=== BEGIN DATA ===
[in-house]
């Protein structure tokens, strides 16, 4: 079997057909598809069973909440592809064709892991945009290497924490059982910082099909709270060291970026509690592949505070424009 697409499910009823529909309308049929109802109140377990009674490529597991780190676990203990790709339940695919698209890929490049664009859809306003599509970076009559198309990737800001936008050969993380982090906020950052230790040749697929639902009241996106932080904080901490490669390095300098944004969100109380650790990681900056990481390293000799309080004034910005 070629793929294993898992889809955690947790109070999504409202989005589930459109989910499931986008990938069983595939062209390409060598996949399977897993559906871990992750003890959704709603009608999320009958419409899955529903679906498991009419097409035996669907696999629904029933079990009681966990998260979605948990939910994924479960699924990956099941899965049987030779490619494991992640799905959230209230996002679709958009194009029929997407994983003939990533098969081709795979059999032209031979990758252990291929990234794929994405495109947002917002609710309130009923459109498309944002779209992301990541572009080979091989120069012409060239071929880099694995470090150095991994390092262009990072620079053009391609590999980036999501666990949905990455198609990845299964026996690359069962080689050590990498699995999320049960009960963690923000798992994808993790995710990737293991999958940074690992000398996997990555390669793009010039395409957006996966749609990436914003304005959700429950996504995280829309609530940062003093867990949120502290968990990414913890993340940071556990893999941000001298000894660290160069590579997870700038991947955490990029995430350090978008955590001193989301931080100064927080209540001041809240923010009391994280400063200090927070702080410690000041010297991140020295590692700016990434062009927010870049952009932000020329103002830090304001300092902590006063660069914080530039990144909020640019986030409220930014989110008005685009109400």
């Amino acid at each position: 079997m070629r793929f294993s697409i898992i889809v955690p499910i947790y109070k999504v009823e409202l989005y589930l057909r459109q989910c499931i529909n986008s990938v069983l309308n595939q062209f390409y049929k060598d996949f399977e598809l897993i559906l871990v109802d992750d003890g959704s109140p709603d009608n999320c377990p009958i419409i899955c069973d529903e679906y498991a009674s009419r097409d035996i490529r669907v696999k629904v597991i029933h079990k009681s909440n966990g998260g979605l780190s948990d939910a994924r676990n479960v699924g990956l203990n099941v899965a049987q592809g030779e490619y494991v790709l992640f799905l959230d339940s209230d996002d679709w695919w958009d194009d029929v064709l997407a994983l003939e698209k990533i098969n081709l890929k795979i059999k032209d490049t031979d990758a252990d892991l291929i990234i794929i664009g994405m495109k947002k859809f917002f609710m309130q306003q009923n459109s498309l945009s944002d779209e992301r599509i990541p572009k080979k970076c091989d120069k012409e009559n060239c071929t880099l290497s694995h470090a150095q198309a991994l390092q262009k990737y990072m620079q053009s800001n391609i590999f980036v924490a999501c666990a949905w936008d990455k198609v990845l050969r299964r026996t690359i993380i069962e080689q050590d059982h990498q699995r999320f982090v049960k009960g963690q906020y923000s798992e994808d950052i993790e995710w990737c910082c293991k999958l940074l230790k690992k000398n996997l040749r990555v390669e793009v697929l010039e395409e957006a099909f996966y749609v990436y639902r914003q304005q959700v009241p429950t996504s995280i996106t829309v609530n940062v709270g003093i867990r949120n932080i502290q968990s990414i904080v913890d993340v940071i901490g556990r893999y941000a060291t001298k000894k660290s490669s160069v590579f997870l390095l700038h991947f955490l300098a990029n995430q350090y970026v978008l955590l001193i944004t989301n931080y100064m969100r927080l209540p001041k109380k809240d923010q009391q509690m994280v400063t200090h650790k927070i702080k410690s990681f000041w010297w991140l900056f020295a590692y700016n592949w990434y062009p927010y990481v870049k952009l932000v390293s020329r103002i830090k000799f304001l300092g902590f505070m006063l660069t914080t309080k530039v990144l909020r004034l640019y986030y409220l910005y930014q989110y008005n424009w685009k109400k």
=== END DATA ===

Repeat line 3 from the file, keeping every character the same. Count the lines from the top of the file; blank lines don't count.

């Amino acid at each position: 079997m070629r793929f294993s697409i898992i889809v955690p499910i947790y109070k999504v009823e409202l989005y589930l057909r459109q989910c499931i529909n986008s990938v069983l309308n595939q062209f390409y049929k060598d996949f399977e598809l897993i559906l871990v109802d992750d003890g959704s109140p709603d009608n999320c377990p009958i419409i899955c069973d529903e679906y498991a009674s009419r097409d035996i490529r669907v696999k629904v597991i029933h079990k009681s909440n966990g998260g979605l780190s948990d939910a994924r676990n479960v699924g990956l203990n099941v899965a049987q592809g030779e490619y494991v790709l992640f799905l959230d339940s209230d996002d679709w695919w958009d194009d029929v064709l997407a994983l003939e698209k990533i098969n081709l890929k795979i059999k032209d490049t031979d990758a252990d892991l291929i990234i794929i664009g994405m495109k947002k859809f917002f609710m309130q306003q009923n459109s498309l945009s944002d779209e992301r599509i990541p572009k080979k970076c091989d120069k012409e009559n060239c071929t880099l290497s694995h470090a150095q198309a991994l390092q262009k990737y990072m620079q053009s800001n391609i590999f980036v924490a999501c666990a949905w936008d990455k198609v990845l050969r299964r026996t690359i993380i069962e080689q050590d059982h990498q699995r999320f982090v049960k009960g963690q906020y923000s798992e994808d950052i993790e995710w990737c910082c293991k999958l940074l230790k690992k000398n996997l040749r990555v390669e793009v697929l010039e395409e957006a099909f996966y749609v990436y639902r914003q304005q959700v009241p429950t996504s995280i996106t829309v609530n940062v709270g003093i867990r949120n932080i502290q968990s990414i904080v913890d993340v940071i901490g556990r893999y941000a060291t001298k000894k660290s490669s160069v590579f997870l390095l700038h991947f955490l300098a990029n995430q350090y970026v978008l955590l001193i944004t989301n931080y100064m969100r927080l209540p001041k109380k809240d923010q009391q509690m994280v400063t200090h650790k927070i702080k410690s990681f000041w010297w991140l900056f020295a590692y700016n592949w990434y062009p927010y990481v870049k952009l932000v390293s020329r103002i830090k000799f304001l300092g902590f505070m006063l660069t914080t309080k530039v990144l909020r004034l640019y986030y409220l910005y930014q989110y008005n424009w685009k109400k």